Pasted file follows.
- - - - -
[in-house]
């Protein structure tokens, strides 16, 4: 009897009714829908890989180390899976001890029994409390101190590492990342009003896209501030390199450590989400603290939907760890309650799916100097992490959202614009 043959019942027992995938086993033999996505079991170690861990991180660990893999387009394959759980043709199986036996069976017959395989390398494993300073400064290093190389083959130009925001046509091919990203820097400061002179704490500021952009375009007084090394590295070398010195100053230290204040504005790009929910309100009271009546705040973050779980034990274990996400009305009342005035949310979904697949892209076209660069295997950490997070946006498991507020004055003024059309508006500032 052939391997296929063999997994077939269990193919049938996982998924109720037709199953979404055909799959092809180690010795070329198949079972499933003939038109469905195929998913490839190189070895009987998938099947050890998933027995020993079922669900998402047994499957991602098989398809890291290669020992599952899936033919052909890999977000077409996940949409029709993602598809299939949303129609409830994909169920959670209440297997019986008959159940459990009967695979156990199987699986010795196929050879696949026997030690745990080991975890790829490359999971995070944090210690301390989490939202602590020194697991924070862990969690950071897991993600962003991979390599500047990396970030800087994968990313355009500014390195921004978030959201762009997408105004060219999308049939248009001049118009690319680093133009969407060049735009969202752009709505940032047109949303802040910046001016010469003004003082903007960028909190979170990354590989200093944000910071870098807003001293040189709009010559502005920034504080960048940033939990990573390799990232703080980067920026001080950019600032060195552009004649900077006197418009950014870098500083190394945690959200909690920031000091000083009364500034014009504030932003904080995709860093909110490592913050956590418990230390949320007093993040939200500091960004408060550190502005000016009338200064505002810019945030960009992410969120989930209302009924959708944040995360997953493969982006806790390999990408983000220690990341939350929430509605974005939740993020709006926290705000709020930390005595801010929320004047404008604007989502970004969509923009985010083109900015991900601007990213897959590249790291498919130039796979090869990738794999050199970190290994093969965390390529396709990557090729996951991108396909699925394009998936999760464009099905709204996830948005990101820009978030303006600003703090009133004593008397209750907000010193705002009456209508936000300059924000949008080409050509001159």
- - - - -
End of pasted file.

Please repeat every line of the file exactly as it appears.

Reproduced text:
[in-house]
């Protein structure tokens, strides 16, 4: 009897009714829908890989180390899976001890029994409390101190590492990342009003896209501030390199450590989400603290939907760890309650799916100097992490959202614009 043959019942027992995938086993033999996505079991170690861990991180660990893999387009394959759980043709199986036996069976017959395989390398494993300073400064290093190389083959130009925001046509091919990203820097400061002179704490500021952009375009007084090394590295070398010195100053230290204040504005790009929910309100009271009546705040973050779980034990274990996400009305009342005035949310979904697949892209076209660069295997950490997070946006498991507020004055003024059309508006500032 052939391997296929063999997994077939269990193919049938996982998924109720037709199953979404055909799959092809180690010795070329198949079972499933003939038109469905195929998913490839190189070895009987998938099947050890998933027995020993079922669900998402047994499957991602098989398809890291290669020992599952899936033919052909890999977000077409996940949409029709993602598809299939949303129609409830994909169920959670209440297997019986008959159940459990009967695979156990199987699986010795196929050879696949026997030690745990080991975890790829490359999971995070944090210690301390989490939202602590020194697991924070862990969690950071897991993600962003991979390599500047990396970030800087994968990313355009500014390195921004978030959201762009997408105004060219999308049939248009001049118009690319680093133009969407060049735009969202752009709505940032047109949303802040910046001016010469003004003082903007960028909190979170990354590989200093944000910071870098807003001293040189709009010559502005920034504080960048940033939990990573390799990232703080980067920026001080950019600032060195552009004649900077006197418009950014870098500083190394945690959200909690920031000091000083009364500034014009504030932003904080995709860093909110490592913050956590418990230390949320007093993040939200500091960004408060550190502005000016009338200064505002810019945030960009992410969120989930209302009924959708944040995360997953493969982006806790390999990408983000220690990341939350929430509605974005939740993020709006926290705000709020930390005595801010929320004047404008604007989502970004969509923009985010083109900015991900601007990213897959590249790291498919130039796979090869990738794999050199970190290994093969965390390529396709990557090729996951991108396909699925394009998936999760464009099905709204996830948005990101820009978030303006600003703090009133004593008397209750907000010193705002009456209508936000300059924000949008080409050509001159």